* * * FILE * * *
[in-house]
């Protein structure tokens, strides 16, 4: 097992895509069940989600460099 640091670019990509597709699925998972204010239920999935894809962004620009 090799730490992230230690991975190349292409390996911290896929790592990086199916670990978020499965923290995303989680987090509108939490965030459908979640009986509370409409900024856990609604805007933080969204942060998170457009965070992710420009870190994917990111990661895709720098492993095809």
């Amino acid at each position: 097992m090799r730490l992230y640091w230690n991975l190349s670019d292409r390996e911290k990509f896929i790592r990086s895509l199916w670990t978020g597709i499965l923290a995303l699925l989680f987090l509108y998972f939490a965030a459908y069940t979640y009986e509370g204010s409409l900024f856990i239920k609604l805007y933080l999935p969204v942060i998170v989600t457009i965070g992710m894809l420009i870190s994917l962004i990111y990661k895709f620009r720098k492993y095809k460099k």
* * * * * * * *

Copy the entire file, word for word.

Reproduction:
[in-house]
């Protein structure tokens, strides 16, 4: 097992895509069940989600460099 640091670019990509597709699925998972204010239920999935894809962004620009 090799730490992230230690991975190349292409390996911290896929790592990086199916670990978020499965923290995303989680987090509108939490965030459908979640009986509370409409900024856990609604805007933080969204942060998170457009965070992710420009870190994917990111990661895709720098492993095809």
């Amino acid at each position: 097992m090799r730490l992230y640091w230690n991975l190349s670019d292409r390996e911290k990509f896929i790592r990086s895509l199916w670990t978020g597709i499965l923290a995303l699925l989680f987090l509108y998972f939490a965030a459908y069940t979640y009986e509370g204010s409409l900024f856990i239920k609604l805007y933080l999935p969204v942060i998170v989600t457009i965070g992710m894809l420009i870190s994917l962004i990111y990661k895709f620009r720098k492993y095809k460099k």